The world’s largest Rotary Club in Seattle was the victim of a $350,000 embezzlement. If you lend to non-profits (including churches) you should be aware of the simple steps they can take to reduce the risk.
Non-profits have been hit harder than many businesses in this recession. As they cut staff to cope with dropping contributions, their risk of embezzlement goes up. The recession also increases one of the key elements of fraud, an employee in financial trouble who has access to funds.
In a Puget Sound Business Journal article you can read more about how the bookkeeper pulled this one off. They quote Jack Siegel, author of “A Desktop Guide for Nonprofit Directors, Officers and Advisors,” on his top 10 list of financial controls.
Ten controls that every charity should have
— Require two signatures: Checking and investment accounts should have two signers, independent of each other, at least for checks above a certain threshold amount.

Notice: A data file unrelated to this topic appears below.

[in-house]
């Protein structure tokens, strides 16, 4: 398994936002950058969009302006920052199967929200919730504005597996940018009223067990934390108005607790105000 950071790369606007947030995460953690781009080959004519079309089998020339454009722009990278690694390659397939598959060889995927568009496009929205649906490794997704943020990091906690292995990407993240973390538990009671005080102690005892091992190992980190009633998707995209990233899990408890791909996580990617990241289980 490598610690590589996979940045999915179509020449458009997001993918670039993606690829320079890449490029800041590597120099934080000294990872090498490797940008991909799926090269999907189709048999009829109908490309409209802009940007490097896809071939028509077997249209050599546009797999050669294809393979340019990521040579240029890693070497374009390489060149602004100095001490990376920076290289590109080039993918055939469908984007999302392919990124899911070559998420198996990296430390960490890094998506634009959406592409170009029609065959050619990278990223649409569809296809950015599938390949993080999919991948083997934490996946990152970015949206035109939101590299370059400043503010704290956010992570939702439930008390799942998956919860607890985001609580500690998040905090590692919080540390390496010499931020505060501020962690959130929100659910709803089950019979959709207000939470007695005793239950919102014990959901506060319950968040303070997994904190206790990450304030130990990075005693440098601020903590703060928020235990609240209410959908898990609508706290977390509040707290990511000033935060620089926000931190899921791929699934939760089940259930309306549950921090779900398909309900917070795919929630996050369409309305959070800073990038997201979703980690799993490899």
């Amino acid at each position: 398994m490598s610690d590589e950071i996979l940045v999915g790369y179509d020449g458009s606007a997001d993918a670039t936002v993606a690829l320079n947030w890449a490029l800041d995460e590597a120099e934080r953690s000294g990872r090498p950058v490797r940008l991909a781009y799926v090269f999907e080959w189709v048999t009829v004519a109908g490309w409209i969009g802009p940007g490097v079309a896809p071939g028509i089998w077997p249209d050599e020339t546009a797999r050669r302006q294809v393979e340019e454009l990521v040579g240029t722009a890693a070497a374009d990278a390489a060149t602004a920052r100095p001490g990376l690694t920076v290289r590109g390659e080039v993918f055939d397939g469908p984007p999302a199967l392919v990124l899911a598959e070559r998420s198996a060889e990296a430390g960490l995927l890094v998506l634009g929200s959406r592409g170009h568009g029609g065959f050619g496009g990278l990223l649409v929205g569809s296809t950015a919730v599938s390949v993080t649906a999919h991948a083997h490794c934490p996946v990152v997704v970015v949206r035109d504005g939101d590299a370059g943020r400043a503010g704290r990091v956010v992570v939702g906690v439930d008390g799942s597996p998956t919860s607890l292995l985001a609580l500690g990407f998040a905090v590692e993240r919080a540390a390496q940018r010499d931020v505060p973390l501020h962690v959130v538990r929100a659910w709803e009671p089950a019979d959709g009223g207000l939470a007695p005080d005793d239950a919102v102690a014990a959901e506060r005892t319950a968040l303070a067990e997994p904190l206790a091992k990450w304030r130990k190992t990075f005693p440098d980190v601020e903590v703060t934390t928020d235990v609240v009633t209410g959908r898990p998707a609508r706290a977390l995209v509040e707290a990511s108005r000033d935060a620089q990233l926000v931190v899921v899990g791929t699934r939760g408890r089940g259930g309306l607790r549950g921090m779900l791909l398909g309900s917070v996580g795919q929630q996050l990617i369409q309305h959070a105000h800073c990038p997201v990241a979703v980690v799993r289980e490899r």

— Check bank statements: They should be reconciled by someone who does not have signature authority over checking accounts.
— Avoid cash: Especially susceptible to theft, cash should be eliminated as much as possible. For example, churches should consider asking congregants to enroll in an automated withdrawal program.
— Check the vendors: A list of approved vendors protects against phony invoices submitted by insiders.
— Verify the payroll: Many charities have discovered ghost employees. To minimize this risk, organizations should develop a system of reports between payroll/accounting and the HR department.
— Control reimbursements: All expenses should be pre-authorized.
— Take inventories: Physical inventories should be taken on a regular basis, and reconciled against the inventories carried on the books.
— Rely on budgets: The nonprofit’s employees should prepare the budget, but the board should review or approve it.
— Bid out purchases: Purchases above a certain threshold should be subject to a competitive bidding process. Look for meaningless requirements that may be directing a grant to an insider, or evidence of collusion, such as two vendors alternating high and low bids.
— Learn about grants: Learn to understand allowable costs, overhead recovery and other issues that come with grants.
With very little adjustment, you can apply this list to any small business as well.
What other signs do you look for that make a business or non-profit susceptible?